Ideally, VPN you choose Must undergo an independent third-party audit of its operations, including the use of activity logs – and publish its results. IPVanish is a US-based company. For maximum privacy, we look for VPN providers whose jurisdiction is . is outside Five Eyes intelligence-sharing agreement – that is, a headquarters outside the US, UK, Australia, New Zealand and Canada.

Back in 2016, IPVanish went through a VPN rite of passage: Federal law enforcement was knocking over with a warrant (or, more accurately, a Department of Homeland Security records), and the VPN’s “zero logs.” The policy was put to the test. IPVanish provided information to the authorities that led to the identification and arrest of a child predator.

To be clear here, my beef is not with a VPN company helping police catch a child abuser via usage logs; It is with a VPN company lying to its customers about doing this. VPNs are international operations. The lie that helps law enforcement in the US catch a child abuser is the same lie that helps law enforcement in China arrest a person for using a VPN.

Things may have changed for IPVanish when the company was bought by StackPath in 2017. With the new ownership came new promises of a “no logs” policy and an alleged StackPath audit.

IPVanish does offer a kill switch, which seems to work without a hitch – preventing network data from leaking outside its secure VPN tunnel in case the VPN connection fails. No IP address, DNS or other potential user-identity data leaks were detected during our testing. Still, we recommend a few precautions here. In 2019, reviewers at ClearTips’s sister publication ZDNet detected a partial IPVanish DNS leak during testing.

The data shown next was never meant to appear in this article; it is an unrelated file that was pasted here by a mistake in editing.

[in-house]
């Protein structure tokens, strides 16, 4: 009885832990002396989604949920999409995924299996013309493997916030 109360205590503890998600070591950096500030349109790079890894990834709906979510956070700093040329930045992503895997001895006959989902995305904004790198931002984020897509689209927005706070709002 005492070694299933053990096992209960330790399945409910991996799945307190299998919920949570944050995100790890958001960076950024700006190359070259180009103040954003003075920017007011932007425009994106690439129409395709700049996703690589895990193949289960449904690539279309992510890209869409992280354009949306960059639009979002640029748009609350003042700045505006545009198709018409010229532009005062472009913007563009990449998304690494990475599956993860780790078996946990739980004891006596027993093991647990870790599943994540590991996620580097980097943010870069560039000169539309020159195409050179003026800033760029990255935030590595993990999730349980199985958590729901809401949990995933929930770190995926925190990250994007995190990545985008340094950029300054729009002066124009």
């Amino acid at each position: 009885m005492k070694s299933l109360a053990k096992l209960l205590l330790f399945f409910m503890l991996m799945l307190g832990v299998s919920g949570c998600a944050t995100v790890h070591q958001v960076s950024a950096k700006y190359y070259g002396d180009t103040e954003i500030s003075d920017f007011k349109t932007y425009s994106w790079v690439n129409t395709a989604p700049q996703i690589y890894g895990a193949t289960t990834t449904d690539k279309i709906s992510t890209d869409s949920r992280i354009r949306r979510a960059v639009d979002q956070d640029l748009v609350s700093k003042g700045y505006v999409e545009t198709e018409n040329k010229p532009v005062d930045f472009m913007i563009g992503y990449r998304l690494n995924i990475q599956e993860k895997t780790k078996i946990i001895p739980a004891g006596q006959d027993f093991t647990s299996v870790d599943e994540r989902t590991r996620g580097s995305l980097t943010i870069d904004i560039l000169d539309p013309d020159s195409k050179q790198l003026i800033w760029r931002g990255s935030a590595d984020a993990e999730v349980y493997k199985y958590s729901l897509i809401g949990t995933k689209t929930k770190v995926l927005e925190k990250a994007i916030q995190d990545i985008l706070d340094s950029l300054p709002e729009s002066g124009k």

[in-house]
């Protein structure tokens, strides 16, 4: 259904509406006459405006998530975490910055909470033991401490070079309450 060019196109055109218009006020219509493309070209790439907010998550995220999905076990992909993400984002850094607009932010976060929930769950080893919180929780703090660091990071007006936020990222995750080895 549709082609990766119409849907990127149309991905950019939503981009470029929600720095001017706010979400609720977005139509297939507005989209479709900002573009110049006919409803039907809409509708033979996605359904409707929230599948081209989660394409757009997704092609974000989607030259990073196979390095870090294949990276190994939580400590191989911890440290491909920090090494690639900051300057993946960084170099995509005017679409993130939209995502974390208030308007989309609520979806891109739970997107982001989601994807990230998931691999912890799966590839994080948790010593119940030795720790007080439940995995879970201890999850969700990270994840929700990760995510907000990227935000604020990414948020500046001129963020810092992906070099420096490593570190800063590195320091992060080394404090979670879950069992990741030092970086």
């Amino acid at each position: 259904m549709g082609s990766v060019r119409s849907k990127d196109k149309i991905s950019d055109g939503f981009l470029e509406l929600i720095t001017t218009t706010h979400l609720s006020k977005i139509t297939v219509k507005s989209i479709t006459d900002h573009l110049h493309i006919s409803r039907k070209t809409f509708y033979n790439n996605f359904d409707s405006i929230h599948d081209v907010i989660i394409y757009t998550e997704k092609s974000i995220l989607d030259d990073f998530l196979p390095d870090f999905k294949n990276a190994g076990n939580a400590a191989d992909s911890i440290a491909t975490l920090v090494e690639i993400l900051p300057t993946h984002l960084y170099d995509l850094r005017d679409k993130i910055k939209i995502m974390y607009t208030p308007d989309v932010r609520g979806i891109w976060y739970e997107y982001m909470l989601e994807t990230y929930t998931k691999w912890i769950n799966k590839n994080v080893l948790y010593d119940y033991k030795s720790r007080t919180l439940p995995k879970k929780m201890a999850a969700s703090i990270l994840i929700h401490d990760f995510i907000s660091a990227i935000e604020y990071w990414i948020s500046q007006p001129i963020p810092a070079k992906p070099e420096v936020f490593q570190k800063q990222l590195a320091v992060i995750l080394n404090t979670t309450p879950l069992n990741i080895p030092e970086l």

“While they didn’t reveal my home DNS server, they did reveal that I was using an IPVanish host. This means organizations that want to block VPN traffic can easily do so,” Critic David Guertz wrote. “The worse implication is that if you’re trying to hide the fact that you’re using a VPN from government officials, IPVanish doesn’t do this. This can be disastrous, for example, if you use the service from the United Arab Emirates, which carries a penalty of jail time and exorbitant fines for VPN use.”

Cost

  • Usability: Fun, Configurable, Clean
  • Platforms: iOS, Android, MacOS, Windows, Linux, Router, Amazon Fire device, Any Android-based media device
  • Price: $10 per month and $80 for a year (IPVanish is also running a special rate for ClearTips readers, reducing the monthly cost to $5.20 when you sign up for a year.)
  • Number of simultaneous connections: Unlimited

We had no problems accessing Netflix or other video streaming sites, and using torrenting clients while running IPVanish.

In terms of interface, my only complaint is that IPVanish’s desktop client has been known to get stuck in a loop. This happens in both Windows and Mac apps. Otherwise, it has become one of my favorite user experiences with a VPN client.

The Settings menu and features remind me of the Windows 95 learning experience, in that they are perfect for learning about the fundamentals of these types of applications. Their configurability is arranged neatly and without excessive animation. It seems to encourage a sense of user experimentation and playfulness without being childish or cartoonish. This makes IPVanish an ideal client for those who are interested in understanding how a VPN performs under the hood.

Although it changed its policy this year to offer a full 30-day money back guarantee, for $10 per month and $80 a year, IPVanish’s pricing has become less competitive. However, on the bright side, offering unlimited simultaneous connections adds value to users who want to access the service across a wide range of compatible devices.

First published on 4 February.